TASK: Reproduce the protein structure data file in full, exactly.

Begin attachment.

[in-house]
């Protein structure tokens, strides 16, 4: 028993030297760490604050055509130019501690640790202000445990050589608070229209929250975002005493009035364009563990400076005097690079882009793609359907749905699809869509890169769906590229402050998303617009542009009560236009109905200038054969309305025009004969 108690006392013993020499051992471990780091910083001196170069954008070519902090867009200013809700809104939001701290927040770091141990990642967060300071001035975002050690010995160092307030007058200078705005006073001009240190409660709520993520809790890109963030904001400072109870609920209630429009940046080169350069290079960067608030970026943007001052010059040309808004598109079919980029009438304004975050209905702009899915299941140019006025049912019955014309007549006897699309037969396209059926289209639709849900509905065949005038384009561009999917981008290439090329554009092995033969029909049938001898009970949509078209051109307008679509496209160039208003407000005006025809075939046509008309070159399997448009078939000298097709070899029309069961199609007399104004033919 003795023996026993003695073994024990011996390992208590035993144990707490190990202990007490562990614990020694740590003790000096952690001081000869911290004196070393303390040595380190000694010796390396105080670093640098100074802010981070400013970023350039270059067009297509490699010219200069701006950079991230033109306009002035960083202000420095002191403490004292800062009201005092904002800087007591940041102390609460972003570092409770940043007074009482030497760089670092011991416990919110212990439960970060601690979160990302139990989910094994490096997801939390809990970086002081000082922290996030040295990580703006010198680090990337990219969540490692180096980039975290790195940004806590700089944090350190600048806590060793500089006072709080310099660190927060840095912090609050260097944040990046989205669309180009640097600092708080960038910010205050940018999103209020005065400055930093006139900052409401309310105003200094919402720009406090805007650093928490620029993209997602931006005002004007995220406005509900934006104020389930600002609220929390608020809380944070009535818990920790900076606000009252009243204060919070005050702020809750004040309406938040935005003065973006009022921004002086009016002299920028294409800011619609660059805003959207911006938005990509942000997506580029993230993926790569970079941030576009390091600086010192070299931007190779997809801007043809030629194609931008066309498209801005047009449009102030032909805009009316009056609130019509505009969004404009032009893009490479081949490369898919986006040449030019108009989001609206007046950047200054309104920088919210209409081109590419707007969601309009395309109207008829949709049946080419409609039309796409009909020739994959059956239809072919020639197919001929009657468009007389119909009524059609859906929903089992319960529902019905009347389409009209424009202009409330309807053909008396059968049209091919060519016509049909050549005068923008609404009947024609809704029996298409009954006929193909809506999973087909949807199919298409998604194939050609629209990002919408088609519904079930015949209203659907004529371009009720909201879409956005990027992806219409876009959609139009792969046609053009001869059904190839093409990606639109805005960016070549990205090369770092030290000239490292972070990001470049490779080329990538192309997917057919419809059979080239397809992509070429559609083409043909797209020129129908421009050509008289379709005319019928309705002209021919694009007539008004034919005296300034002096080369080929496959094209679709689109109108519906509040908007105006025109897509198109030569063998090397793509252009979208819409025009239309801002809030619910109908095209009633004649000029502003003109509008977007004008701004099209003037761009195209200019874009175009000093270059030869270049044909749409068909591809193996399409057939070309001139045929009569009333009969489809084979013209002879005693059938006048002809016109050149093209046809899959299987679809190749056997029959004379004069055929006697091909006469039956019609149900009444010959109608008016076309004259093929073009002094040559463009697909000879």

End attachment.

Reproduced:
[in-house]
């Protein structure tokens, strides 16, 4: 028993030297760490604050055509130019501690640790202000445990050589608070229209929250975002005493009035364009563990400076005097690079882009793609359907749905699809869509890169769906590229402050998303617009542009009560236009109905200038054969309305025009004969 108690006392013993020499051992471990780091910083001196170069954008070519902090867009200013809700809104939001701290927040770091141990990642967060300071001035975002050690010995160092307030007058200078705005006073001009240190409660709520993520809790890109963030904001400072109870609920209630429009940046080169350069290079960067608030970026943007001052010059040309808004598109079919980029009438304004975050209905702009899915299941140019006025049912019955014309007549006897699309037969396209059926289209639709849900509905065949005038384009561009999917981008290439090329554009092995033969029909049938001898009970949509078209051109307008679509496209160039208003407000005006025809075939046509008309070159399997448009078939000298097709070899029309069961199609007399104004033919 003795023996026993003695073994024990011996390992208590035993144990707490190990202990007490562990614990020694740590003790000096952690001081000869911290004196070393303390040595380190000694010796390396105080670093640098100074802010981070400013970023350039270059067009297509490699010219200069701006950079991230033109306009002035960083202000420095002191403490004292800062009201005092904002800087007591940041102390609460972003570092409770940043007074009482030497760089670092011991416990919110212990439960970060601690979160990302139990989910094994490096997801939390809990970086002081000082922290996030040295990580703006010198680090990337990219969540490692180096980039975290790195940004806590700089944090350190600048806590060793500089006072709080310099660190927060840095912090609050260097944040990046989205669309180009640097600092708080960038910010205050940018999103209020005065400055930093006139900052409401309310105003200094919402720009406090805007650093928490620029993209997602931006005002004007995220406005509900934006104020389930600002609220929390608020809380944070009535818990920790900076606000009252009243204060919070005050702020809750004040309406938040935005003065973006009022921004002086009016002299920028294409800011619609660059805003959207911006938005990509942000997506580029993230993926790569970079941030576009390091600086010192070299931007190779997809801007043809030629194609931008066309498209801005047009449009102030032909805009009316009056609130019509505009969004404009032009893009490479081949490369898919986006040449030019108009989001609206007046950047200054309104920088919210209409081109590419707007969601309009395309109207008829949709049946080419409609039309796409009909020739994959059956239809072919020639197919001929009657468009007389119909009524059609859906929903089992319960529902019905009347389409009209424009202009409330309807053909008396059968049209091919060519016509049909050549005068923008609404009947024609809704029996298409009954006929193909809506999973087909949807199919298409998604194939050609629209990002919408088609519904079930015949209203659907004529371009009720909201879409956005990027992806219409876009959609139009792969046609053009001869059904190839093409990606639109805005960016070549990205090369770092030290000239490292972070990001470049490779080329990538192309997917057919419809059979080239397809992509070429559609083409043909797209020129129908421009050509008289379709005319019928309705002209021919694009007539008004034919005296300034002096080369080929496959094209679709689109109108519906509040908007105006025109897509198109030569063998090397793509252009979208819409025009239309801002809030619910109908095209009633004649000029502003003109509008977007004008701004099209003037761009195209200019874009175009000093270059030869270049044909749409068909591809193996399409057939070309001139045929009569009333009969489809084979013209002879005693059938006048002809016109050149093209046809899959299987679809190749056997029959004379004069055929006697091909006469039956019609149900009444010959109608008016076309004259093929073009002094040559463009697909000879």